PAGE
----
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6-month neurological and psychiatric findings in 236379 COVID-19 survivors: a retrospective cohort study using electronic health records



Background

Neurological and psychiatric effects of COVID-19 have been reported, but more data are needed to adequately assess the effects of COVID-19 on brain health. We aimed to provide robust estimates of incidence rates and relative risks of neurological and psychiatric diagnoses in patients in the 6 months following a COVID-19 diagnosis.

Methods

For this retrospective cohort study and time for event analysis, we used data obtained from TriNetX electronic health record network (with over 81 million patients). Our primary cohort included patients who had a COVID-19 diagnosis; one matched control cohort included patients diagnosed with influenza, and the other matched control cohort included patients diagnosed with any respiratory infection including influenza during the same period. Patients with a diagnosis of COVID-1

9 or a positive test for SARS-CoV-2 were excluded from the control groups. All cohorts included patients older than 10 years who had an index event on 20 January 2020 or later and who were still alive on 13 December 2020. We estimated the incidence of 14 neurological and psychiatric outcomes in the 6 months after a confirmed diagnosis of COVID-19: intracranial haemorrhage; ischemic stroke; parkinsonism; Guillain-Barré syndrome nerve, nerve root and plexus disorders myoneural junction and muscle disease encephalitis; dementia psychotic, mood swings and anxiety disorders (grouped and separate); substance use disorder and insomnia. Using a Cox model, we compared occurrences with those in propensity-score-matched cohorts of patients with influenza or other respiratory infections. We examined how these estimates were affected by the COVID-19 severity as approached by hospitalization, intensive care (ITU), hospitalization, and encephalopathy (delirium and related disorders). We assessed the robustness of the differences in results between cohorts by repeating the analysis in different scenarios. To provide benchmarking for the incidence and risk of neurological and psychiatric consequences, we compared our primary cohort with four cohorts of patients diagnosed in the same period with additional index events: skin infection, urolithiasis, fracture of a large bone, and pulmonary embolism.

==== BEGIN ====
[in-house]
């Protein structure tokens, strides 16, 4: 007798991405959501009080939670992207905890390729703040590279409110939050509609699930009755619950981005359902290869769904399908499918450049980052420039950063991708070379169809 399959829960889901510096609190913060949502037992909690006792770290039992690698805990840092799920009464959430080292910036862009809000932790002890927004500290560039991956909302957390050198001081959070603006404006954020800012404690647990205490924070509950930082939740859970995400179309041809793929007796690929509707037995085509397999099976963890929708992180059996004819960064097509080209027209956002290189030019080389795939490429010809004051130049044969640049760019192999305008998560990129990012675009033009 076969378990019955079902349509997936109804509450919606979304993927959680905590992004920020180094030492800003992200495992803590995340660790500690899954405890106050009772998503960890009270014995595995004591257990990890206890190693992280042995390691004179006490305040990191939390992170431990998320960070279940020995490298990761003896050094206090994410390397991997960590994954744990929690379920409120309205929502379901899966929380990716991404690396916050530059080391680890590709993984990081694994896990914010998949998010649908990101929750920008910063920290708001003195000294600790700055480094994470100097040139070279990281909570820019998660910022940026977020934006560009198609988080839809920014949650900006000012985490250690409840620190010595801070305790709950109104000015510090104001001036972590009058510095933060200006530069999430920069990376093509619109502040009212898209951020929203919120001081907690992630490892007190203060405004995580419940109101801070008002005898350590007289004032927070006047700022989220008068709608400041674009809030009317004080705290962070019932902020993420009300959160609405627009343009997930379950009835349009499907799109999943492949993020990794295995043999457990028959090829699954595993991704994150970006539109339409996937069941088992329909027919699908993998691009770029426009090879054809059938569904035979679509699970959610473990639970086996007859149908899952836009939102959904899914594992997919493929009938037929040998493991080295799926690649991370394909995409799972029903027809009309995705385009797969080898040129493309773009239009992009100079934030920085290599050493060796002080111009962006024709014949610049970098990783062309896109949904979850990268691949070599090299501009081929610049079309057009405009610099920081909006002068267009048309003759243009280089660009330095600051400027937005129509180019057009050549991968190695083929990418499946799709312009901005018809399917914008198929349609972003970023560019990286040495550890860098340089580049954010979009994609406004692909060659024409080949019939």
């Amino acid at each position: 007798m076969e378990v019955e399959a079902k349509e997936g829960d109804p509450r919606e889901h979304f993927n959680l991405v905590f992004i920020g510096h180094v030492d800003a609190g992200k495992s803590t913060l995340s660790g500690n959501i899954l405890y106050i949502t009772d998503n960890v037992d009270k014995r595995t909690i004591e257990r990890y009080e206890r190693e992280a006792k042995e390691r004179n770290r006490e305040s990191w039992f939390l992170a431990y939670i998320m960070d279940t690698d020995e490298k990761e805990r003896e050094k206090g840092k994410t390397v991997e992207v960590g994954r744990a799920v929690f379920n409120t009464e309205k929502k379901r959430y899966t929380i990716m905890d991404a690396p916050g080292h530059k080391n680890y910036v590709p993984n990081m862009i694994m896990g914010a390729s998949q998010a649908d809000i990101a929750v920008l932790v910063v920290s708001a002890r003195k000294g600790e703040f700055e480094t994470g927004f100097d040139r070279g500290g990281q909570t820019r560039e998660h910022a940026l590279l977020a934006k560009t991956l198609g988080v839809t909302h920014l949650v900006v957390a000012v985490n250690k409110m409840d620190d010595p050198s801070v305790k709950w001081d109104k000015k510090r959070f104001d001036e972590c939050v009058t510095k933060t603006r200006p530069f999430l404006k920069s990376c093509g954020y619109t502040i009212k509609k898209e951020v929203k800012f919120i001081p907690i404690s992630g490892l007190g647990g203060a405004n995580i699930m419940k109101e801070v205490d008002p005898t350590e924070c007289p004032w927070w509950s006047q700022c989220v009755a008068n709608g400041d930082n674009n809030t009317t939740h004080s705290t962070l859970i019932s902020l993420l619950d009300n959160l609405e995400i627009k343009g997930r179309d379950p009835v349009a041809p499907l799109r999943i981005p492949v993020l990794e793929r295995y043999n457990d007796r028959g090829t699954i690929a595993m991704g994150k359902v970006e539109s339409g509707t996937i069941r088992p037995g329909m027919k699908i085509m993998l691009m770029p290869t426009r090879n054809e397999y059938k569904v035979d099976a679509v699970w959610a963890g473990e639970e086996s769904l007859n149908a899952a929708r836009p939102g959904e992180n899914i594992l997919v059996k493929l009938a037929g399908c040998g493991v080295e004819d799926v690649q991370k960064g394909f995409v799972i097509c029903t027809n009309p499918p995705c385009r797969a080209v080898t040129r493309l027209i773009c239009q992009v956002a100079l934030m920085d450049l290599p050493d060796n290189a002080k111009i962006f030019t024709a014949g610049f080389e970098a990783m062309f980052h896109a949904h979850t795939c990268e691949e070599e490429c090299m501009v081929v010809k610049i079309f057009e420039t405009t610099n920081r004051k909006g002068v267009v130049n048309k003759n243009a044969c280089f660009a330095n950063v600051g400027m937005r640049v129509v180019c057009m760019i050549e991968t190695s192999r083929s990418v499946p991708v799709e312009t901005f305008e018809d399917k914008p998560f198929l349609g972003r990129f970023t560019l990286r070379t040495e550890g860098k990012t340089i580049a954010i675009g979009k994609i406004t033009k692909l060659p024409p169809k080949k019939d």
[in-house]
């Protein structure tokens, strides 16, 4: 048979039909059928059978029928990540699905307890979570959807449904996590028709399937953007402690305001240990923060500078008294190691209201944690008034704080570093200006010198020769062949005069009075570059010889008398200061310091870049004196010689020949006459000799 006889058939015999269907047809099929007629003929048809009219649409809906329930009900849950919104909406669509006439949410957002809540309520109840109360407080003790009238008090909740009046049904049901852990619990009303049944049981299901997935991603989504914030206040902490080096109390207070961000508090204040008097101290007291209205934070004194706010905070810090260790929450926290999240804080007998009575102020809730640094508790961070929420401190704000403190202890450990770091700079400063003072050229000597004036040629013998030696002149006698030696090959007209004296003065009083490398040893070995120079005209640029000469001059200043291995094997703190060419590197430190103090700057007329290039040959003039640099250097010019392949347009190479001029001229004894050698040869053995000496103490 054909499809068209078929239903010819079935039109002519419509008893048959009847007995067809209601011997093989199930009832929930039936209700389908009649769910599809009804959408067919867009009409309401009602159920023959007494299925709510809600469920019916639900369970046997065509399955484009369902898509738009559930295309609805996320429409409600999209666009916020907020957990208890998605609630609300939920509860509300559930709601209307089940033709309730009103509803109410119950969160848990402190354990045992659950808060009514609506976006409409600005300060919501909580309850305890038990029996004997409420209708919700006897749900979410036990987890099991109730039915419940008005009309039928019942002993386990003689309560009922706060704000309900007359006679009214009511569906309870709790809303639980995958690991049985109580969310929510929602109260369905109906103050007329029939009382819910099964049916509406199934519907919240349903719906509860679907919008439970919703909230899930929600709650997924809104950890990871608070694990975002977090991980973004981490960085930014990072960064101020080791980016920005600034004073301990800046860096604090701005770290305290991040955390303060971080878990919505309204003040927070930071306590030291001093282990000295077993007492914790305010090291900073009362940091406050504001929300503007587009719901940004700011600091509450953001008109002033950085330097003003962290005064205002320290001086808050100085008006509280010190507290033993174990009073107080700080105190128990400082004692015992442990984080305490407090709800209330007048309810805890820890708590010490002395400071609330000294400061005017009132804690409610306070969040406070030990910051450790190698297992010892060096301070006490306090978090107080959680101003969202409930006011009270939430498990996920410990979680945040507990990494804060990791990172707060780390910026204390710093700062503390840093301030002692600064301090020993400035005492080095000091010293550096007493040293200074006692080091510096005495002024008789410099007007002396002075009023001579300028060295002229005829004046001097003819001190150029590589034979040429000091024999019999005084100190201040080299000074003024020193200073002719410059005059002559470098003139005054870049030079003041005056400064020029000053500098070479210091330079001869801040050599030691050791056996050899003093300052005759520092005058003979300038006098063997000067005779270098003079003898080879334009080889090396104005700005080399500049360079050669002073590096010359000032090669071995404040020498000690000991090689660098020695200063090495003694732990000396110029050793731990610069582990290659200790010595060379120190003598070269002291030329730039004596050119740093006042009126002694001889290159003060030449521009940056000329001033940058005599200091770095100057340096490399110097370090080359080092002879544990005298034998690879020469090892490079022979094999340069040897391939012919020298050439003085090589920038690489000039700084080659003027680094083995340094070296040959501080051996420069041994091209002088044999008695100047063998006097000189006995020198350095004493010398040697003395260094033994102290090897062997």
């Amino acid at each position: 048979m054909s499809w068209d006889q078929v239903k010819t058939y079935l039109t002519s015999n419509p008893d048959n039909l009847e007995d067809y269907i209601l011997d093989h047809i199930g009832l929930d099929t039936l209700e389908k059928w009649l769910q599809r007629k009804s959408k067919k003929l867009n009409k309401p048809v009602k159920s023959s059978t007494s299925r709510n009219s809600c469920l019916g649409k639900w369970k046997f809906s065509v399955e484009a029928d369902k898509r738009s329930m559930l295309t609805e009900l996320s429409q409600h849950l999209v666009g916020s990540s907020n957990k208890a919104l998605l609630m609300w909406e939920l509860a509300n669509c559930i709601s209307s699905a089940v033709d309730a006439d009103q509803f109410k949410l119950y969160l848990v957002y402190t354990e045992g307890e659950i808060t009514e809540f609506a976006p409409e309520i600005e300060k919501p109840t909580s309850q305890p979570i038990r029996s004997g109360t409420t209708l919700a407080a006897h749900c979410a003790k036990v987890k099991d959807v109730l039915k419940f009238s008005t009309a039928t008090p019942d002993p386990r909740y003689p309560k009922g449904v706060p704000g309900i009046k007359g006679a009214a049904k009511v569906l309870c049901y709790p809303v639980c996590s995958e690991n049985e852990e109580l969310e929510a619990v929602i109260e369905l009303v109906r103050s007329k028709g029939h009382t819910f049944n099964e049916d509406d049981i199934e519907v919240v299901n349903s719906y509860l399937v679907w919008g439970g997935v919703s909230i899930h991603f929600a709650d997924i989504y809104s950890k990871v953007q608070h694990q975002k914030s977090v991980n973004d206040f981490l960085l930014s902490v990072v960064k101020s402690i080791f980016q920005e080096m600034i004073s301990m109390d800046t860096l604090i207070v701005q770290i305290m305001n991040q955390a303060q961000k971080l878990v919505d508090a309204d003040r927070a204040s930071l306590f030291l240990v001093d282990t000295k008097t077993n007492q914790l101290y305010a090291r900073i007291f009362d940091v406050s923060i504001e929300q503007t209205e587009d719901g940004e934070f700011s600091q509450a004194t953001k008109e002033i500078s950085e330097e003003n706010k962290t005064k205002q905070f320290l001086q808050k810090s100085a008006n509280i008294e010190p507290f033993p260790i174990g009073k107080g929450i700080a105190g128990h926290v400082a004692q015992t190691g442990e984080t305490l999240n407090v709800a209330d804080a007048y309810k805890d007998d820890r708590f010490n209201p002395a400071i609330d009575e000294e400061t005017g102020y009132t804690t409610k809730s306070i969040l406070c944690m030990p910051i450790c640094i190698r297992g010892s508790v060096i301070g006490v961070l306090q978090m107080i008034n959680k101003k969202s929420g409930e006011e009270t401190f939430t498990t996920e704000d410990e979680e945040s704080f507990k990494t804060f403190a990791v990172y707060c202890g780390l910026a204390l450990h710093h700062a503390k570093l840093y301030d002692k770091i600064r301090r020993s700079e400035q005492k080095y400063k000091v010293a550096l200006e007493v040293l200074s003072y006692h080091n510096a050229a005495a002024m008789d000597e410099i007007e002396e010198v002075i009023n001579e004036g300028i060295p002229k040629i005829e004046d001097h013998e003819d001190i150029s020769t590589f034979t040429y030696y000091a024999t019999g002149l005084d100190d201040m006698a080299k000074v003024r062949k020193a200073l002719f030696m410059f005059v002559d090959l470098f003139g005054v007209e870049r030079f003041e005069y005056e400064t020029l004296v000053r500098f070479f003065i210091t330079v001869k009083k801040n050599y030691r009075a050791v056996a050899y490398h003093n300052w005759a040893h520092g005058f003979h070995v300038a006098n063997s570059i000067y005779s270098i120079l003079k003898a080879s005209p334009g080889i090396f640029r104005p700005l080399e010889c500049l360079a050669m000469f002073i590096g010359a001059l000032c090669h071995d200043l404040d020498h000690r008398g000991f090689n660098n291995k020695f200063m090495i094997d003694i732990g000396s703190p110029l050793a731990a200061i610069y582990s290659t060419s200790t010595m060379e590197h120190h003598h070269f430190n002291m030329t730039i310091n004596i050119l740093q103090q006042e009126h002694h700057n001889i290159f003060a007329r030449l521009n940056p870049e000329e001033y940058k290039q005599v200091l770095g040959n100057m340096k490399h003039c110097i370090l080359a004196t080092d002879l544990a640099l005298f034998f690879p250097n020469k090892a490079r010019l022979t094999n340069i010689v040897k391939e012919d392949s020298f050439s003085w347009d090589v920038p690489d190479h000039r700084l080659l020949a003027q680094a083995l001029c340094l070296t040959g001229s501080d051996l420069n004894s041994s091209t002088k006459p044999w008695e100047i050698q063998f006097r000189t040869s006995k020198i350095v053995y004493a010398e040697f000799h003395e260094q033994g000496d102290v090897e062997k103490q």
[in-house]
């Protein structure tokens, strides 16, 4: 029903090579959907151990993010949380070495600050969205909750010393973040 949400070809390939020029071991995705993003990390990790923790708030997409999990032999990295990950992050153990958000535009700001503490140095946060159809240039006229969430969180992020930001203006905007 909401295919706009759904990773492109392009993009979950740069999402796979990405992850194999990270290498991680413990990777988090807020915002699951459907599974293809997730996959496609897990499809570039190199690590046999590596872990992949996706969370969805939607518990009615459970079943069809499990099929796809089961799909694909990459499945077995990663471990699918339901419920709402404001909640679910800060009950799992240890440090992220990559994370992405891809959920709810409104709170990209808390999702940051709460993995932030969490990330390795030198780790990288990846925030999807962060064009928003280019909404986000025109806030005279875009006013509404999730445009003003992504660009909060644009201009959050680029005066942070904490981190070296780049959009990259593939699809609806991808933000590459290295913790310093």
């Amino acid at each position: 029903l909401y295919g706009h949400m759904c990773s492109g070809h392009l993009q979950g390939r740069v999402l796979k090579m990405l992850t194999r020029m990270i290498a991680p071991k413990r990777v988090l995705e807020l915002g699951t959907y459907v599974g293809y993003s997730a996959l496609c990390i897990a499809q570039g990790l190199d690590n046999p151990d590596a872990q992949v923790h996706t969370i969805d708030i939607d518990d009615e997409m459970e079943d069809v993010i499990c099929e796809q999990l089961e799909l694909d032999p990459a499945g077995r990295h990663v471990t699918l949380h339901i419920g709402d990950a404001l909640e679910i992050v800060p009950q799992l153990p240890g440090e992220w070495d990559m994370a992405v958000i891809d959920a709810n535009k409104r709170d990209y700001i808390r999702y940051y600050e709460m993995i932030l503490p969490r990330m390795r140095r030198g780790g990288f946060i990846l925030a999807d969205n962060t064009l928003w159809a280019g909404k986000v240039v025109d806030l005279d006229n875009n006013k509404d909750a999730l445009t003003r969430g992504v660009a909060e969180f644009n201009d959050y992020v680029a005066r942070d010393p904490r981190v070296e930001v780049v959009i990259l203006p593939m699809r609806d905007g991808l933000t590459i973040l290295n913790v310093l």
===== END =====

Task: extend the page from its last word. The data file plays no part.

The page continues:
Results

Among 236,379 patients diagnosed with COVID-19, the estimated incidence of a neurological or psychiatric diagnosis in the following 6 months was 33 · 62% (95% CI 33 · 17–34 · 07) with 12 · 84% (12 · 36– 13 · 33) receive their first such diagnosis. For patients admitted to an ITU, the estimated incidence of a diagnosis was 46 · 42% (44 · 78–48 · 09) and for a first diagnosis was 25 – 79% (23 · 50-28 · 25) . Regarding individual diagnoses of the study results, the entire COVID-19 cohort had an estimated incidence of 0 · 56% (0 · 50–0 · 63) for intracranial haemorrhage, 2 · 10% (1 · 97-2 · 23) for ischemic stroke , 0 · 11% (0 · 08–0 · 14) for parkinsonism, 0 · 67% (0 · 59–0 · 75) for dementia, 17 · 39% (17 · 04–17 · 74) for anxiety disorder and 1 · 40% (1 · 30-1 · 51) for, among other things, psychotic disorder. In the group with ITU admission, estimated incidence was 2 · 66% (2 · 24–3 · 16) for intracranial haemorrhage, 6 · 92% (6 · 17–7 · 76) for ischemic stroke, 0 · 26% (0 · 15–0 · 45) for parkinsonism, 1 · 74% (1 · 31–2 · 30) for dementia, 19 · 15% (17 · 90–20 · 48) for anxiety disorder and 2 · 77% (2 · 31– 3 · 33) for psychotic disorder. Most diagnostic categories were more common in patients with COVID-19 than in those with influenza (hazard ratio [HR] 1 · 44, 95% CI 1 · 40–1 · 47 for any diagnosis; 1 · 78, 1 · 68–1 · 89, for any initial diagnosis) and those who had other respiratory infections (1 · 16, 1 · 14–1 · 17, for any diagnosis; 1 · 32, 1 · 27–1 · 36, for any initial diagnosis). As with the incidence, HRs were higher in patients who had more severe COVID-19 (eg those admitted to ITU compared to those who were not: 1 · 58, 1 · 50-1 · 67, for any diagnosis ; 2 · 87, 2 · 45–3 · 35 for any initial diagnosis). The results were robust to different sensitivity analyzes and benchmarking compared to the four additional index health events.

Interpretation

Our study provides evidence of significant neurological and psychiatric morbidity in the 6 months following COVID-19 infection. The risk was greatest in, but not limited to, patients who had severe COVID-19. This information can help with service planning and identification of research priorities. Complementary study designs, including potential cohorts, are needed to confirm and explain these findings.

Financing

National Institute for Health Research (NIHR) Oxford Health Biomedical Research Center.


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